Yes, it’s me again. Still suffering from this flu and still nowhere near over it. It’s now five weeks. Sheesh. No energy to do much, doctor says rest and drink plenty of fluids. OK, I’m doing that but it doesn’t seem to be helping any. Oh, well, I do what I can and hope.
I didn’t see the MotoGP race from PI yesterday afternoon and I was enroute from my place to Goulburn Speedway for our first meeting of the new season. I do know the result, though, it seems that everybody is falling over themselves to ensure that Pecco wins the title again.
And, speaking of the championship, and thus the reason for my headline this morning, The updated world championship points after yesterday’s race shows that Pecco is back to a nearly 30 points lead again, just when it looked like the momentum had swung firmly in favour of the Martinator. Like Pecco earlier in the season, Jorge seems to be tripping himself up with unforced errors that could easily cost him his title chase. Yes, there are still a handful of races to go, but it’s always harder to be the chaser than the chasee and this particular chasee is pretty good at protecting a lead.
But it’s the pointscore that concerns me most. After yesterday’s long race, the top ten in the championship are all riding European bikes except for the rider in 10th place, Yamaha’s Fabio Quatararo. But lest that seem like good news, it needs to be looked at in the perspective that he is 232 points behind Pecco riding a bike that he openly admits is not competitive despite all the changes (improvements?) that Yamaha has made to it.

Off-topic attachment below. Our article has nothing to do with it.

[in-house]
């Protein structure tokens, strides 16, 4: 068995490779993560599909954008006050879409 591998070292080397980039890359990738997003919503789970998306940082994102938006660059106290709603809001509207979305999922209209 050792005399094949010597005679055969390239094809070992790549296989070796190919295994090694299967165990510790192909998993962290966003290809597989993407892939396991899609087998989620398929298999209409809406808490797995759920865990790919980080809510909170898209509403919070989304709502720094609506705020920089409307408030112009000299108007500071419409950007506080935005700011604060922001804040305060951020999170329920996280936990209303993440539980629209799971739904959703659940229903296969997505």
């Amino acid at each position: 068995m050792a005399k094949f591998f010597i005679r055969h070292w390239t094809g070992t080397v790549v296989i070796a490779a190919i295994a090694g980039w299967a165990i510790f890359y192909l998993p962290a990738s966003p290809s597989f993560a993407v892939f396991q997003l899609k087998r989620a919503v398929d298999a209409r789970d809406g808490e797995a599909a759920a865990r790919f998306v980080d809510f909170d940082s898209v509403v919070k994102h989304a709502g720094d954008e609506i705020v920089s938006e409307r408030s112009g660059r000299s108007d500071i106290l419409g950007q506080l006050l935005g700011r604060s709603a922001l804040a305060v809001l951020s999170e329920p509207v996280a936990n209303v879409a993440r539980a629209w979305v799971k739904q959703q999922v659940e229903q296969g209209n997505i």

No Honda riders even in the top 10 at all. How have the mighty fallen. Is there some relief in sight for those who’d like to see some competition? Nope, none at all. Fabio said last night that everybody is blaming Yamaha’s insistence on sticking with the I4 engine but he says it’s not the engine that’s the problem.
Short of a dumpster and a clean sheet redesign, Honda and Yamaha seem doomed to another few years of the doldrums while the Euros run riot. Is it any wonder that Marquez has finally run up the white flag and joined Ducati next year? And who will replace him at Honda? That’s not really the question, however. The question is who would WANT to? Yes, I know that the prestige of being in a factory team is the lure but it’s a bit like a poisoned chalice at the moment, isn’t it?
Significantly, Marquez’s contract with Gresini next year is only for one year and many are interpreting that as meaning that he’s taking a break from Honda while they get their act together with a view to coming back when they have something competitive to offer him. Who knows?
It’s Springtime and the weather is getting warmer. Tim to get out and enjoy the best that the coast has to offer. Go on, you know you want to.